The second category of cards are the flexible points program cards. These include cards that belong to one of the following programs:

  • Chase Ultimate Rewards
  • American Express Membership Rewards
  • Citi Thank you Program
  • Starwood Preferred Guest Program

Examples of these cards include:

  • Chase Sapphire Preferred & Reserve and Ink Preferred card
  • American Express charge cards (Platinum, Gold, Green) and EveryDay cards
  • Citi Prestige and Thank You Preferred & Premier card
  • American Express Starwood Preferred Guest Card

I did a separate video/post on the Chase Ultimate Rewards Program and how I maximize my points using a variety of Chase cards. It gives a fairly comprehensive review of how to earn and redeem points in the program.

These programs allow you to earn points through a variety of cards. You can redeem them via multiple channels, the most popular being transferring the points to one of their airline or hotel partners. Since these programs are flexible, you can redeem them in a variety of ways, from full travel experiences (like a cooking lesson with a celebrity chef) to gift cards for major retailers. Some of these programs also have portals that allow you to book travel like you would through Expedia or Kayak, except that you can redeem points to pay for the trip. Though much like the co-branded loyalty cards, you will often sacrifice the point value by redeeming for non-travel related rewards.

One more note: The Starwood Preferred Guest Program is technically a hotel loyalty program, so you might be wondering why I’ve lumped it into this category of travel reward cards. Though it’s connected to a hotel brand, it has many of the features of a flexible point program, such as the ability to transfer points to airlines (with a bonus). I know several folks that use their Starwood Points for redemptions other than hotel stays. For a lot of people, Starwood points are considered to be the most valuable points to earn (in terms of value).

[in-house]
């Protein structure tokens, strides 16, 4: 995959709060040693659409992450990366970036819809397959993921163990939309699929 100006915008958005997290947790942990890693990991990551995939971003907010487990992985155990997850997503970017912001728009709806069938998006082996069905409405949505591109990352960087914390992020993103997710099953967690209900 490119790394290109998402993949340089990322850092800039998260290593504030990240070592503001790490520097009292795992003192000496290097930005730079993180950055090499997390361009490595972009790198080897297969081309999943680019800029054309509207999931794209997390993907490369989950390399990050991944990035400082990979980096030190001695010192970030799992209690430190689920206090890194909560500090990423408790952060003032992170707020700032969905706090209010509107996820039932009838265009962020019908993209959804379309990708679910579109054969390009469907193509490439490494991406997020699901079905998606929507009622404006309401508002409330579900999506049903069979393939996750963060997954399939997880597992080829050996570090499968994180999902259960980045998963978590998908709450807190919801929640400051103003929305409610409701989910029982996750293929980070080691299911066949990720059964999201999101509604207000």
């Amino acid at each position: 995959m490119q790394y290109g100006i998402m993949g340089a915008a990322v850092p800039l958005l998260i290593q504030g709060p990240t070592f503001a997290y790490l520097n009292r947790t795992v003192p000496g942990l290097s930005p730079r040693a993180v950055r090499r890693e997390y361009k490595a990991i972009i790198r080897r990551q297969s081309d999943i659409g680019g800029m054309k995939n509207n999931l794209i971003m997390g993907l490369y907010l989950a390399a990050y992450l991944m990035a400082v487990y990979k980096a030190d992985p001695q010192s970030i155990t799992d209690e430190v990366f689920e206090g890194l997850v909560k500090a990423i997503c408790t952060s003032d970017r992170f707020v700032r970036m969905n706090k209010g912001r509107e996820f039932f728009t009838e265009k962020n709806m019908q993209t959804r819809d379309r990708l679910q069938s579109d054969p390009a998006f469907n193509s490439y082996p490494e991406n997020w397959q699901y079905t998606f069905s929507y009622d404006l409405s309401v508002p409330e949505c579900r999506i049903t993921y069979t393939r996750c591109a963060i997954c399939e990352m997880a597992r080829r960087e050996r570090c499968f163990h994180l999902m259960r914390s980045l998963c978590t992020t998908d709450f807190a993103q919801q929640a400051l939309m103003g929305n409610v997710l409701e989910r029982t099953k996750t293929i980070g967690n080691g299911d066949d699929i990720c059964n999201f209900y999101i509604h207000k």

Pros of flexible points program cards:

Multiple redemption methods:

These points offer the most flexibility when it comes to redemption options. For example, with the Chase Ultimate Rewards program, I’ll often compare the cost of booking an airline ticket or hotel stay on the Chase portal versus transferring points to that partner. I know that I can earn at least 1.5 cents per point using the portal, so I’ll compare to see if transferring gives me a higher value.

Multiple cards that earn points:

With the exception of the Starwood Preferred Guest card, the other programs allow you to earn points through multiple cards and accounts. This allows you to earn points quicker.

Bonus categories:

These cards often have bonus categories for specific spend categories, like travel, dining, or fuel purchases. This allows you to build up your points balances quickly.

Strong travel protection perks:

Perks like primary car rental insurance, baggage insurance, global entry fee reimbursement, and lounge passes are some of the valuable perks often associated with the top tier cards in this category (like the Chase Sapphire Reserve or the American Express Platinum Card).

Cons of flexible points program cards:

Confusing earning and redemption structures:

With all the options comes confusion. These programs can be quite complex and require a certain passion for researching and understanding the various redemption options.

Changing partnerships: